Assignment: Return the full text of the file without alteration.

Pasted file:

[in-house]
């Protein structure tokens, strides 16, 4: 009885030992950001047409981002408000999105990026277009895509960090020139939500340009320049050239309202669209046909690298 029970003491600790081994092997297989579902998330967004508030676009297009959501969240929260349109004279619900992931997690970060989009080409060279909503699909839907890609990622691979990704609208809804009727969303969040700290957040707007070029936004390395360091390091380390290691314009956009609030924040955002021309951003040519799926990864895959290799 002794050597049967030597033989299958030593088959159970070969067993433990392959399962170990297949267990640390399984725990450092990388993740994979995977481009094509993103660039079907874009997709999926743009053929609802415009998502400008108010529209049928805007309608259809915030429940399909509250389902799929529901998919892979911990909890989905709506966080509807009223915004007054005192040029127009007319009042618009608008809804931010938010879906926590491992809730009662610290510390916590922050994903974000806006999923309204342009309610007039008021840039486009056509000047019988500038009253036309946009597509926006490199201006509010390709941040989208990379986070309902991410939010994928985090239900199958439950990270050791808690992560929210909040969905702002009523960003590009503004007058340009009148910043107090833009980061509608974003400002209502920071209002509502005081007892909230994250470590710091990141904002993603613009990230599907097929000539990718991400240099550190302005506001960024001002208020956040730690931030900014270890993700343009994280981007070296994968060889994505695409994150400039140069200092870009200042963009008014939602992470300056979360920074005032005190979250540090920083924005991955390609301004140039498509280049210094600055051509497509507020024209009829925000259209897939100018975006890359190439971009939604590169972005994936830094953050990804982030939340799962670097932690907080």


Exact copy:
[in-house]
């Protein structure tokens, strides 16, 4: 009885030992950001047409981002408000999105990026277009895509960090020139939500340009320049050239309202669209046909690298 029970003491600790081994092997297989579902998330967004508030676009297009959501969240929260349109004279619900992931997690970060989009080409060279909503699909839907890609990622691979990704609208809804009727969303969040700290957040707007070029936004390395360091390091380390290691314009956009609030924040955002021309951003040519799926990864895959290799 002794050597049967030597033989299958030593088959159970070969067993433990392959399962170990297949267990640390399984725990450092990388993740994979995977481009094509993103660039079907874009997709999926743009053929609802415009998502400008108010529209049928805007309608259809915030429940399909509250389902799929529901998919892979911990909890989905709506966080509807009223915004007054005192040029127009007319009042618009608008809804931010938010879906926590491992809730009662610290510390916590922050994903974000806006999923309204342009309610007039008021840039486009056509000047019988500038009253036309946009597509926006490199201006509010390709941040989208990379986070309902991410939010994928985090239900199958439950990270050791808690992560929210909040969905702002009523960003590009503004007058340009009148910043107090833009980061509608974003400002209502920071209002509502005081007892909230994250470590710091990141904002993603613009990230599907097929000539990718991400240099550190302005506001960024001002208020956040730690931030900014270890993700343009994280981007070296994968060889994505695409994150400039140069200092870009200042963009008014939602992470300056979360920074005032005190979250540090920083924005991955390609301004140039498509280049210094600055051509497509507020024209009829925000259209897939100018975006890359190439971009939604590169972005994936830094953050990804982030939340799962670097932690907080």